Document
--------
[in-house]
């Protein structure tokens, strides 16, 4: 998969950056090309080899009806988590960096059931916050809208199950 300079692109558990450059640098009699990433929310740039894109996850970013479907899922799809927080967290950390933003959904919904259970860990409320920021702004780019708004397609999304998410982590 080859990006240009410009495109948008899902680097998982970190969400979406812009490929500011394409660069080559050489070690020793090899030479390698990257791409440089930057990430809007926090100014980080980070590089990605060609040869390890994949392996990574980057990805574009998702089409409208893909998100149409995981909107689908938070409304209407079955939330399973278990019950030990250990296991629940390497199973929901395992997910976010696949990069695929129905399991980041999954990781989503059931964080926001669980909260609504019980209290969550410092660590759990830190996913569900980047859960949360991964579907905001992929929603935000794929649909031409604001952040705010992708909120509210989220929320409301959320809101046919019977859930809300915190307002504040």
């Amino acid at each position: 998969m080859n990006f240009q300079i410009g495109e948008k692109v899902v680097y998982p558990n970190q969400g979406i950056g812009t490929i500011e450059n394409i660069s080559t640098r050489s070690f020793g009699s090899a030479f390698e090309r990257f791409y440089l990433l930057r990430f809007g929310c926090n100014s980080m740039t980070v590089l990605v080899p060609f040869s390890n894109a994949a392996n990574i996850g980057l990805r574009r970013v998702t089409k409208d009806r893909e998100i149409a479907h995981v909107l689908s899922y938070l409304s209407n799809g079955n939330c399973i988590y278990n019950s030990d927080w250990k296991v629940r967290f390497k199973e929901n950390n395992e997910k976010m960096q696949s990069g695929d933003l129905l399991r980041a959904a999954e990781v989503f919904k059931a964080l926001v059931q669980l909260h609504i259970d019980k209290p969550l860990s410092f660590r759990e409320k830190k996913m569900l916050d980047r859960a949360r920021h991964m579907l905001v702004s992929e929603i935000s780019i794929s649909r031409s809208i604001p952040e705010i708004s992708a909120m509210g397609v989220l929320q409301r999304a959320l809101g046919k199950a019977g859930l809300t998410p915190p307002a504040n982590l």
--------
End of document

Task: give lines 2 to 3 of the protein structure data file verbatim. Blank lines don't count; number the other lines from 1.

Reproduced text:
């Protein structure tokens, strides 16, 4: 998969950056090309080899009806988590960096059931916050809208199950 300079692109558990450059640098009699990433929310740039894109996850970013479907899922799809927080967290950390933003959904919904259970860990409320920021702004780019708004397609999304998410982590 080859990006240009410009495109948008899902680097998982970190969400979406812009490929500011394409660069080559050489070690020793090899030479390698990257791409440089930057990430809007926090100014980080980070590089990605060609040869390890994949392996990574980057990805574009998702089409409208893909998100149409995981909107689908938070409304209407079955939330399973278990019950030990250990296991629940390497199973929901395992997910976010696949990069695929129905399991980041999954990781989503059931964080926001669980909260609504019980209290969550410092660590759990830190996913569900980047859960949360991964579907905001992929929603935000794929649909031409604001952040705010992708909120509210989220929320409301959320809101046919019977859930809300915190307002504040």
């Amino acid at each position: 998969m080859n990006f240009q300079i410009g495109e948008k692109v899902v680097y998982p558990n970190q969400g979406i950056g812009t490929i500011e450059n394409i660069s080559t640098r050489s070690f020793g009699s090899a030479f390698e090309r990257f791409y440089l990433l930057r990430f809007g929310c926090n100014s980080m740039t980070v590089l990605v080899p060609f040869s390890n894109a994949a392996n990574i996850g980057l990805r574009r970013v998702t089409k409208d009806r893909e998100i149409a479907h995981v909107l689908s899922y938070l409304s209407n799809g079955n939330c399973i988590y278990n019950s030990d927080w250990k296991v629940r967290f390497k199973e929901n950390n395992e997910k976010m960096q696949s990069g695929d933003l129905l399991r980041a959904a999954e990781v989503f919904k059931a964080l926001v059931q669980l909260h609504i259970d019980k209290p969550l860990s410092f660590r759990e409320k830190k996913m569900l916050d980047r859960a949360r920021h991964m579907l905001v702004s992929e929603i935000s780019i794929s649909r031409s809208i604001p952040e705010i708004s992708a909120m509210g397609v989220l929320q409301r999304a959320l809101g046919k199950a019977g859930l809300t998410p915190p307002a504040n982590l």